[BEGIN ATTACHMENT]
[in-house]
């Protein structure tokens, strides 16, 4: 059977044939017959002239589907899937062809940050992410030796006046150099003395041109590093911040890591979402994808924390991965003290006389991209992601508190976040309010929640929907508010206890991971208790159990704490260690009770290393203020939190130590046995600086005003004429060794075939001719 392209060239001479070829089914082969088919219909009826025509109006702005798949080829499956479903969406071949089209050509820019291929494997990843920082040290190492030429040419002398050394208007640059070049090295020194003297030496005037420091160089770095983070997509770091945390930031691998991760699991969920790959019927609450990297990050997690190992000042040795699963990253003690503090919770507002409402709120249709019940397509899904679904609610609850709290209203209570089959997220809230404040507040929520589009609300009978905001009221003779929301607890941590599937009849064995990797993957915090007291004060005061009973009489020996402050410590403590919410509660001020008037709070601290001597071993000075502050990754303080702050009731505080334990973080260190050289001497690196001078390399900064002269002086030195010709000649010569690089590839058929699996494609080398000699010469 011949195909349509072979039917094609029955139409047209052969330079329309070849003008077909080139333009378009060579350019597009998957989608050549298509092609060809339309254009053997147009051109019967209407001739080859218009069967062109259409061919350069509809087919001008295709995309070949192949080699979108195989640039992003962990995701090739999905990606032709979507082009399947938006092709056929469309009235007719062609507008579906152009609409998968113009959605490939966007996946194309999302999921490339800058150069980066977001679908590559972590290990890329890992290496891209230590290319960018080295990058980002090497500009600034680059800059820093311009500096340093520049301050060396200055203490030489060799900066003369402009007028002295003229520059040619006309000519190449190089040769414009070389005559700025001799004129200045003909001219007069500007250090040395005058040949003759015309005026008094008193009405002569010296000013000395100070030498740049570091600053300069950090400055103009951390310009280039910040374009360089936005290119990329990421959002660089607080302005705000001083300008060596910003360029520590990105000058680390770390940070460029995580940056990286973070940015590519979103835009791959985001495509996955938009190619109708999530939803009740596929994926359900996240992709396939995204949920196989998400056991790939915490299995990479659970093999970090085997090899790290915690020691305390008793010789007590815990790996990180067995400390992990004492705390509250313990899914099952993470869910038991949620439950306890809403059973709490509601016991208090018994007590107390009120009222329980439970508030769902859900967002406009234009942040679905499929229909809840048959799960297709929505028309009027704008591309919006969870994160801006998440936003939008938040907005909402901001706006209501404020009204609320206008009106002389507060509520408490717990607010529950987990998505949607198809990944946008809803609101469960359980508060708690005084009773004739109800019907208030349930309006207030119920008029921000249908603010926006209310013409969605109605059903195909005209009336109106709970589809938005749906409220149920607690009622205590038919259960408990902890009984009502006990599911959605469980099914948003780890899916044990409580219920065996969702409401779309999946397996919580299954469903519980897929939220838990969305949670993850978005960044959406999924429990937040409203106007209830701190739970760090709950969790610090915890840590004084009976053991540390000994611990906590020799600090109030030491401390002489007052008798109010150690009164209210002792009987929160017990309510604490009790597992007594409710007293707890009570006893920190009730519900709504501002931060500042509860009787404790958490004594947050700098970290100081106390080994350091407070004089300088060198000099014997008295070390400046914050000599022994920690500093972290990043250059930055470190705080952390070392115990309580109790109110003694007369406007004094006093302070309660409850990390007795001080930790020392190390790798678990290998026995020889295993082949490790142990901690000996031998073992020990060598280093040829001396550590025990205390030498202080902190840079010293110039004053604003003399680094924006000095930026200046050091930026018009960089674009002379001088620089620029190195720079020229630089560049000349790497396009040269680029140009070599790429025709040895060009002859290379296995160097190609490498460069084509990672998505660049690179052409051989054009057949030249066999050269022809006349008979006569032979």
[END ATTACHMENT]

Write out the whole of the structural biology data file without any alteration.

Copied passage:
[in-house]
């Protein structure tokens, strides 16, 4: 059977044939017959002239589907899937062809940050992410030796006046150099003395041109590093911040890591979402994808924390991965003290006389991209992601508190976040309010929640929907508010206890991971208790159990704490260690009770290393203020939190130590046995600086005003004429060794075939001719 392209060239001479070829089914082969088919219909009826025509109006702005798949080829499956479903969406071949089209050509820019291929494997990843920082040290190492030429040419002398050394208007640059070049090295020194003297030496005037420091160089770095983070997509770091945390930031691998991760699991969920790959019927609450990297990050997690190992000042040795699963990253003690503090919770507002409402709120249709019940397509899904679904609610609850709290209203209570089959997220809230404040507040929520589009609300009978905001009221003779929301607890941590599937009849064995990797993957915090007291004060005061009973009489020996402050410590403590919410509660001020008037709070601290001597071993000075502050990754303080702050009731505080334990973080260190050289001497690196001078390399900064002269002086030195010709000649010569690089590839058929699996494609080398000699010469 011949195909349509072979039917094609029955139409047209052969330079329309070849003008077909080139333009378009060579350019597009998957989608050549298509092609060809339309254009053997147009051109019967209407001739080859218009069967062109259409061919350069509809087919001008295709995309070949192949080699979108195989640039992003962990995701090739999905990606032709979507082009399947938006092709056929469309009235007719062609507008579906152009609409998968113009959605490939966007996946194309999302999921490339800058150069980066977001679908590559972590290990890329890992290496891209230590290319960018080295990058980002090497500009600034680059800059820093311009500096340093520049301050060396200055203490030489060799900066003369402009007028002295003229520059040619006309000519190449190089040769414009070389005559700025001799004129200045003909001219007069500007250090040395005058040949003759015309005026008094008193009405002569010296000013000395100070030498740049570091600053300069950090400055103009951390310009280039910040374009360089936005290119990329990421959002660089607080302005705000001083300008060596910003360029520590990105000058680390770390940070460029995580940056990286973070940015590519979103835009791959985001495509996955938009190619109708999530939803009740596929994926359900996240992709396939995204949920196989998400056991790939915490299995990479659970093999970090085997090899790290915690020691305390008793010789007590815990790996990180067995400390992990004492705390509250313990899914099952993470869910038991949620439950306890809403059973709490509601016991208090018994007590107390009120009222329980439970508030769902859900967002406009234009942040679905499929229909809840048959799960297709929505028309009027704008591309919006969870994160801006998440936003939008938040907005909402901001706006209501404020009204609320206008009106002389507060509520408490717990607010529950987990998505949607198809990944946008809803609101469960359980508060708690005084009773004739109800019907208030349930309006207030119920008029921000249908603010926006209310013409969605109605059903195909005209009336109106709970589809938005749906409220149920607690009622205590038919259960408990902890009984009502006990599911959605469980099914948003780890899916044990409580219920065996969702409401779309999946397996919580299954469903519980897929939220838990969305949670993850978005960044959406999924429990937040409203106007209830701190739970760090709950969790610090915890840590004084009976053991540390000994611990906590020799600090109030030491401390002489007052008798109010150690009164209210002792009987929160017990309510604490009790597992007594409710007293707890009570006893920190009730519900709504501002931060500042509860009787404790958490004594947050700098970290100081106390080994350091407070004089300088060198000099014997008295070390400046914050000599022994920690500093972290990043250059930055470190705080952390070392115990309580109790109110003694007369406007004094006093302070309660409850990390007795001080930790020392190390790798678990290998026995020889295993082949490790142990901690000996031998073992020990060598280093040829001396550590025990205390030498202080902190840079010293110039004053604003003399680094924006000095930026200046050091930026018009960089674009002379001088620089620029190195720079020229630089560049000349790497396009040269680029140009070599790429025709040895060009002859290379296995160097190609490498460069084509990672998505660049690179052409051989054009057949030249066999050269022809006349008979006569032979």